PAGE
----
After the meeting, Fausto invited us over to lunch with his family. We couldn’t say no. Fausto is finishing up his masters in applied physics, and is planning on coming to the US for his PhD (Berkeley is in his top few choices). Austin described him as a Renaissance man; in addition to being incredibly bright, he also plays piano very well and draws and paints. He knows English very well, and helped translate the meeting. He gave us a ride to his house, and we had a wonderful lunch with his parents. We started off with pasta in a cream sauce with green beans, baby mushrooms, and pancetta (bacon) in it. Austin did not know what to name the dish, but it was delicious. The second course was fried little fishes and tomatoes tossed in olive oil with spices. I was a little hesitant to try the fried fishes (because you eat the whole little fish!) but they ended up being very very good. Next came a vegetable salad that I think she cans herself. It had carrots and peppers and all kinds of other veggies in it, packed with spices and olive oil. Dessert was my favorite. It was a like a parfait- with pudding, granola, strawberries and dried apples. It is amazing how Italians can just host people for meals at the drop of a hat. They had NO idea they were coming (Austin did not have current contact info for Fausto) and yet they were able to feed us a wonderful meal. Austin had some deep conversations with them about chemical engineering and the future of energy (both parents are pharmacists and were very bright as well) and I tried to follow along with the conversation. Every once in awhile, they’d switch to English because the D’Apuzzo’s children’s spouses and their parents speak English and not Italian and they want to be able to talk to them better.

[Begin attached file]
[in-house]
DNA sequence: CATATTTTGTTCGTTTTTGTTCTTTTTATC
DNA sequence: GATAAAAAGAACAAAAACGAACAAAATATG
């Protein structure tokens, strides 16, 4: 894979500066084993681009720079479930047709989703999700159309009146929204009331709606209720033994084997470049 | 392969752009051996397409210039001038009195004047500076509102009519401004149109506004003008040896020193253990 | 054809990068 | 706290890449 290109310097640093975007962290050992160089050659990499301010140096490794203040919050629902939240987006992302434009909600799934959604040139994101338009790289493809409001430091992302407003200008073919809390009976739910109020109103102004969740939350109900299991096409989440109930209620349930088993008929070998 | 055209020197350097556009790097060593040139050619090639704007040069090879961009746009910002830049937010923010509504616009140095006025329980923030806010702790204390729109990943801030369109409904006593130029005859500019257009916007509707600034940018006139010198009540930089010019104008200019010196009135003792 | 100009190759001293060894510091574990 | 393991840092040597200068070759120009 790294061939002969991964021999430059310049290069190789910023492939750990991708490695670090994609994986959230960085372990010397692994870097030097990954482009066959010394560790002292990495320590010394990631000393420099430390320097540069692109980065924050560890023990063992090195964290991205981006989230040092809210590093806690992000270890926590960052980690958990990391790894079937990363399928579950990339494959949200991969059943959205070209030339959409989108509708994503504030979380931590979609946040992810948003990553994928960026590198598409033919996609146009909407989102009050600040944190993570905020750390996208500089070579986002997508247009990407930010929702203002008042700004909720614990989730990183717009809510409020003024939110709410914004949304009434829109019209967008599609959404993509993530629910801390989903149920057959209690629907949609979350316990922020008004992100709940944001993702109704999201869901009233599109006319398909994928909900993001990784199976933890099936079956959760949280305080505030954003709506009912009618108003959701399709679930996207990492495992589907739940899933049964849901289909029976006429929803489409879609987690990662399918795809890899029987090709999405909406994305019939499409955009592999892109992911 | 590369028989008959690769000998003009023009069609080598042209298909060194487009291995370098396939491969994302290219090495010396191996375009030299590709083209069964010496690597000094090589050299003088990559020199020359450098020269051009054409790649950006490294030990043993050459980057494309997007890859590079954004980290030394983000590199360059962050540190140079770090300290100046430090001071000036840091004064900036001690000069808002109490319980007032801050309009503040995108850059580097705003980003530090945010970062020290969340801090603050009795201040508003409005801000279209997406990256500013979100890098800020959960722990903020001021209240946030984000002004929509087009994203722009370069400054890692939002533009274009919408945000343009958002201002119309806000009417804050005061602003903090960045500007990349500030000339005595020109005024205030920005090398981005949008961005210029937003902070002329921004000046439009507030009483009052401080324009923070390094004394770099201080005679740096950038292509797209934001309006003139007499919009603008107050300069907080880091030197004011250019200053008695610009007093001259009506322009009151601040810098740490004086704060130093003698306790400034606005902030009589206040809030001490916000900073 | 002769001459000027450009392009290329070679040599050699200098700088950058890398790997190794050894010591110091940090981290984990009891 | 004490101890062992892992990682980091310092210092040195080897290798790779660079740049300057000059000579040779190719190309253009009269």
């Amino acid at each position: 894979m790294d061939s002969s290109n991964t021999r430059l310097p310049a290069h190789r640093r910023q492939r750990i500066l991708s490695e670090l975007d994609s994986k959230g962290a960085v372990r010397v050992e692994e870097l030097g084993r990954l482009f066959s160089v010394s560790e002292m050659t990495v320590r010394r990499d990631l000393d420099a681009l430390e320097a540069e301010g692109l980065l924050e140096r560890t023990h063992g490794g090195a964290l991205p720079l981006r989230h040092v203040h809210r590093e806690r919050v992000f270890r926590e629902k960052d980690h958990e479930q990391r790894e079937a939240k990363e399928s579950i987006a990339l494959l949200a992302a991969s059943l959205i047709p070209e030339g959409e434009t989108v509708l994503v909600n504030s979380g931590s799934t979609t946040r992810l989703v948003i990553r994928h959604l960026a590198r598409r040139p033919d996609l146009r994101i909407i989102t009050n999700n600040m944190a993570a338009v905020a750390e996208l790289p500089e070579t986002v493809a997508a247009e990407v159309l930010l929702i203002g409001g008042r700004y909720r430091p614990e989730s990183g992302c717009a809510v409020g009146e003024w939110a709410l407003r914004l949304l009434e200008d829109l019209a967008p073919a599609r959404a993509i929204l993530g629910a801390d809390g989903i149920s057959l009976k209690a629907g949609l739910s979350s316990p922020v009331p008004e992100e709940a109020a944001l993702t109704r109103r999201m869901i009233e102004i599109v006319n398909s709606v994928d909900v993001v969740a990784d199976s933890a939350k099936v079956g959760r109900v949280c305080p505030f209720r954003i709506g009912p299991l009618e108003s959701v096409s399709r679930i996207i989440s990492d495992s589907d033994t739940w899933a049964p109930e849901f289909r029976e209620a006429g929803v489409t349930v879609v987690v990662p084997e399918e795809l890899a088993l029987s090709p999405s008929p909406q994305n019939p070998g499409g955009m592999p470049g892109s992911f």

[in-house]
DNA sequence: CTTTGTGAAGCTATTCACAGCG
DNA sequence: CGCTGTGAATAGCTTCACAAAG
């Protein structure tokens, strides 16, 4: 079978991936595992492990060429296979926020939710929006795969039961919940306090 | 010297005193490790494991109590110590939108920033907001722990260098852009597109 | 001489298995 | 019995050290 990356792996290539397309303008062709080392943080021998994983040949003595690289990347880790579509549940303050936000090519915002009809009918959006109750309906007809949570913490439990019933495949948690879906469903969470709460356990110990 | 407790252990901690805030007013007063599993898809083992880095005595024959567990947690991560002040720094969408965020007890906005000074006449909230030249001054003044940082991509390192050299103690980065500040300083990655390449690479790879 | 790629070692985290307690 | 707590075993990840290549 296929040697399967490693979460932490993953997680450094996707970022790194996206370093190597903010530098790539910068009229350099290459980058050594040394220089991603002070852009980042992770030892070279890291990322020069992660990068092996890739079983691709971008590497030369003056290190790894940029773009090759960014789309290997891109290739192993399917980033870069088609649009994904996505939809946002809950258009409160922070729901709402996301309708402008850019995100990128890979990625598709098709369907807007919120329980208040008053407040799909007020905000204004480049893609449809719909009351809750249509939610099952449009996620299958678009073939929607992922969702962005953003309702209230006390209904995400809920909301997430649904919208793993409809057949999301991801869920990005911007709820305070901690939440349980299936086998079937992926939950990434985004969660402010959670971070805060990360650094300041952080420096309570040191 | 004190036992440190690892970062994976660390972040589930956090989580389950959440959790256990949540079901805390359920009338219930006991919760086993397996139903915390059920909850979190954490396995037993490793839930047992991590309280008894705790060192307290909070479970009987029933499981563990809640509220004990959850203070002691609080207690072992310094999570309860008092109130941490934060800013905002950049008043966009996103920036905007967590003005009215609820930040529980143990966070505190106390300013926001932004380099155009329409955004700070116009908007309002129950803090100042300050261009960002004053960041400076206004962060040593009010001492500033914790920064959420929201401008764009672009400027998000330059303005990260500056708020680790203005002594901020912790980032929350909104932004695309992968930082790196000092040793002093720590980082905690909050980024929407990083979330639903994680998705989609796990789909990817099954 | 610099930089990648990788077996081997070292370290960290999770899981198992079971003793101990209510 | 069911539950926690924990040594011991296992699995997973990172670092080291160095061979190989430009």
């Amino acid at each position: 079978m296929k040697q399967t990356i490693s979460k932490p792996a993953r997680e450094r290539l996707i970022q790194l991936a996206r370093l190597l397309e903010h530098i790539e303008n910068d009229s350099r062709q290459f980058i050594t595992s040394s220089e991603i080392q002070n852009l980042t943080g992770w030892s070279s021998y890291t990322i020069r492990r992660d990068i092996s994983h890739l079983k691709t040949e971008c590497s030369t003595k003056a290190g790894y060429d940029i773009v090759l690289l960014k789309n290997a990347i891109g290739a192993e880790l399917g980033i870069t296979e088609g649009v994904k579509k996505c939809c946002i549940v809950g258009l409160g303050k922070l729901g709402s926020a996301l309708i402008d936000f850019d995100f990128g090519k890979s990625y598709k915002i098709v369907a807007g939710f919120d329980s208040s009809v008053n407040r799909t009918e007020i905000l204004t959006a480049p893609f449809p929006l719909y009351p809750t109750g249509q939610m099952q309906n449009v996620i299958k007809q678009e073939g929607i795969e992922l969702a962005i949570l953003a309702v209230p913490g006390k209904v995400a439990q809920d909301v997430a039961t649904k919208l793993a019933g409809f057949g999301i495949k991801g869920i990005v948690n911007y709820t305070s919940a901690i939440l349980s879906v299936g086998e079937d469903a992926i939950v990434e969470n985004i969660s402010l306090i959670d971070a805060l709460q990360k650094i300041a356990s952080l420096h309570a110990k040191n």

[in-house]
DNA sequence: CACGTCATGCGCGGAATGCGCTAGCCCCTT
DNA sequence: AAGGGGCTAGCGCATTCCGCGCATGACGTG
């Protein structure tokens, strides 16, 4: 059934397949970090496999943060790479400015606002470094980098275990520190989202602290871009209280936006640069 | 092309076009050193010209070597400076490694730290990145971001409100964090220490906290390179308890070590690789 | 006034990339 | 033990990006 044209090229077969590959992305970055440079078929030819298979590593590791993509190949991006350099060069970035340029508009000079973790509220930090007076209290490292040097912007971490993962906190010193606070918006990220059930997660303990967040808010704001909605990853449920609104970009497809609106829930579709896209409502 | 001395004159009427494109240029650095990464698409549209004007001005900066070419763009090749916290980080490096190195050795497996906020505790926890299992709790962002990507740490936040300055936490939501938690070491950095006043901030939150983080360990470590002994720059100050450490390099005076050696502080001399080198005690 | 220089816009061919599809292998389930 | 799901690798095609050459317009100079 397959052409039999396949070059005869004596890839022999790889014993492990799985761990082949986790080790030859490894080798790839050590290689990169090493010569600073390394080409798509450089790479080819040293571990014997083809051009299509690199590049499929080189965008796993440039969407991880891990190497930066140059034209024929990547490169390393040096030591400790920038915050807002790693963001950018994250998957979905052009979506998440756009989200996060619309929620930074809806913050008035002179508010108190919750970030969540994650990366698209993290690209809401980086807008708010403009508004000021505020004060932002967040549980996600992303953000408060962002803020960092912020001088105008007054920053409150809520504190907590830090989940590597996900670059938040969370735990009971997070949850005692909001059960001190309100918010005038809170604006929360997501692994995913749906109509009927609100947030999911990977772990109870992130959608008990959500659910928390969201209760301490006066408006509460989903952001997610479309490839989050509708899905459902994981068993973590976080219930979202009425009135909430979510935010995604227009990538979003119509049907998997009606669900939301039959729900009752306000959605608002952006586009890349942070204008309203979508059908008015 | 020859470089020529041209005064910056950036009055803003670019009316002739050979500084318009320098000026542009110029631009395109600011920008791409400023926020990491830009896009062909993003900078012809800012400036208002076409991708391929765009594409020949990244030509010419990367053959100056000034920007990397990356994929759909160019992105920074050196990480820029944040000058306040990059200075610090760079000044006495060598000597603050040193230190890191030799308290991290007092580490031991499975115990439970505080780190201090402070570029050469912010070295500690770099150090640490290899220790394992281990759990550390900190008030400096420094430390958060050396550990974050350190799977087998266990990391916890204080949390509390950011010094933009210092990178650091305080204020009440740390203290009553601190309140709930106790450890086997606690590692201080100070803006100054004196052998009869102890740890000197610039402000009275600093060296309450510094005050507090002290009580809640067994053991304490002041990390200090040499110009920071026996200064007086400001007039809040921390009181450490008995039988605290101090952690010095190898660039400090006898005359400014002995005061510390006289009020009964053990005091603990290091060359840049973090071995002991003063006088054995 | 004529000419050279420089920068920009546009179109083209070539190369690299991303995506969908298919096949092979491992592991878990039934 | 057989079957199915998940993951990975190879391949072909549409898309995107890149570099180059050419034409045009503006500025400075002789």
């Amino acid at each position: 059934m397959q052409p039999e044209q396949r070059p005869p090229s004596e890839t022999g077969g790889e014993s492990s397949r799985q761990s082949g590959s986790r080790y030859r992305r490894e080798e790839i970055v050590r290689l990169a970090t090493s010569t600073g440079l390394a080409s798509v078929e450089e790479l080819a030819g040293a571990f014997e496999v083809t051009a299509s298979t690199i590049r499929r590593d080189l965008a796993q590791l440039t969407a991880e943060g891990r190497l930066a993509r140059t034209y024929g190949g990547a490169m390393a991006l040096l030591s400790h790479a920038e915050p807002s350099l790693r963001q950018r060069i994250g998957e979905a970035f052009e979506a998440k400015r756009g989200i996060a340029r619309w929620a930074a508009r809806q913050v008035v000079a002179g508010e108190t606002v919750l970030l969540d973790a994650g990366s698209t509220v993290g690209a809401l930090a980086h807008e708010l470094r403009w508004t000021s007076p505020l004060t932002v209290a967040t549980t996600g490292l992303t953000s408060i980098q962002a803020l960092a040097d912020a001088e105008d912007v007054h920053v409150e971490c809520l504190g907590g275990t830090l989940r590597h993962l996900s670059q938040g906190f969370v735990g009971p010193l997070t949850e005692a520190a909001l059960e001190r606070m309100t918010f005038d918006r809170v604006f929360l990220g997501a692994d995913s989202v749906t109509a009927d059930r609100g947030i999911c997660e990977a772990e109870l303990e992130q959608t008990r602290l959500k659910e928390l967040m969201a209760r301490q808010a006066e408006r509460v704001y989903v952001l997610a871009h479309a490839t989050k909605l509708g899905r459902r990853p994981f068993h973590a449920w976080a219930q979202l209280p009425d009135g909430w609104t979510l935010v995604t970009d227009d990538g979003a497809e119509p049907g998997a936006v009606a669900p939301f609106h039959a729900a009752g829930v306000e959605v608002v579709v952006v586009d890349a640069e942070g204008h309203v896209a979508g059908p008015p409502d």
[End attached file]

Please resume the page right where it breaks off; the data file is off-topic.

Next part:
Snack bar- they would put earthenware jars in those holes
to keep food hot